Text description provided by the architects. The residential and business ensemble on Ennetweg in Lucerne – or: a little history of transparent architecture.
There is architecture – and there is transparent architecture. Transparent not only in the sense of constructively obvious or ideally self-explanatory; but also in the sense of effectively transparent: glass fronts, glass shelves, glass furniture. The idea is not new, on the contrary: it is 2000 years old. However, it only became popular in 1851 with the establishment of the “Crystal Palace” in London.
Here, we modernized a house from 1943. The spacious garden on the plot could be used for an additional new building on one’s own. The result is a four-part residential and office ensemble. A place for creative people: it was built, following the Japanese example, in a small space that thrives to reach heights.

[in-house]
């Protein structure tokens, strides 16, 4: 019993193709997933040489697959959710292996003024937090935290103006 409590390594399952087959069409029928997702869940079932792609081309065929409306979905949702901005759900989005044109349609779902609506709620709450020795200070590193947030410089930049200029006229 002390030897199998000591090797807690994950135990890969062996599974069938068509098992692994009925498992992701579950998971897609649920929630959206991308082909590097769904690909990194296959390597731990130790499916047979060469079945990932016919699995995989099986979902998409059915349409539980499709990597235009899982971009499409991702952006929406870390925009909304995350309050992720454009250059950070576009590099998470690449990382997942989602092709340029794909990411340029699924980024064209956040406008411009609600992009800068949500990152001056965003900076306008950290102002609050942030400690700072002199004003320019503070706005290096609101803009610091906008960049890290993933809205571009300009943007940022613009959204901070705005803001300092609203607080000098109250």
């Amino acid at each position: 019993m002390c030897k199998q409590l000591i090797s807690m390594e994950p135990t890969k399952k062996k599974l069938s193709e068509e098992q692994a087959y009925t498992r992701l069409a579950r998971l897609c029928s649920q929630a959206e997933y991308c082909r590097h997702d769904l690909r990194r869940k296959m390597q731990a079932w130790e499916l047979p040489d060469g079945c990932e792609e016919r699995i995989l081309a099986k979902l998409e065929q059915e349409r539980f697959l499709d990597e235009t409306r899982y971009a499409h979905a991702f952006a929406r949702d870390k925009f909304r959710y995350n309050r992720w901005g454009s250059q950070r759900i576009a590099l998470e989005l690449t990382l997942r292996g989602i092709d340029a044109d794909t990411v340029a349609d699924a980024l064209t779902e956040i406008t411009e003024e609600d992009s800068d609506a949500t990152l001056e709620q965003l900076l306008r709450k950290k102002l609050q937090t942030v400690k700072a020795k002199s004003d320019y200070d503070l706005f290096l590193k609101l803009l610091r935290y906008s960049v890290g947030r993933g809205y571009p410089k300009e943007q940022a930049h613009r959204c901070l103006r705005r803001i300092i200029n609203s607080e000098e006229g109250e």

A window front as high as a house casts light at your discretion. The floors are not continuous and thus create an unusual openness over the entire height of the building. Every centimeter is used: the stairwell is also a shelf, the wall also a cupboard, the exposed concrete is optionally a floor, bench or shower tray. And everywhere in between: glass, glass, glass. Glass intermediate floors, glass room walls, even a glass bathroom – arranged so that the neighbors cannot see it.
Those who want to be on the side of progress today must judge this consequence as consistent: the built transparency is only an image of the digital permeability that has already been created.
A 2000 year old idea, implemented for the 21st century: Welcome to the glass house.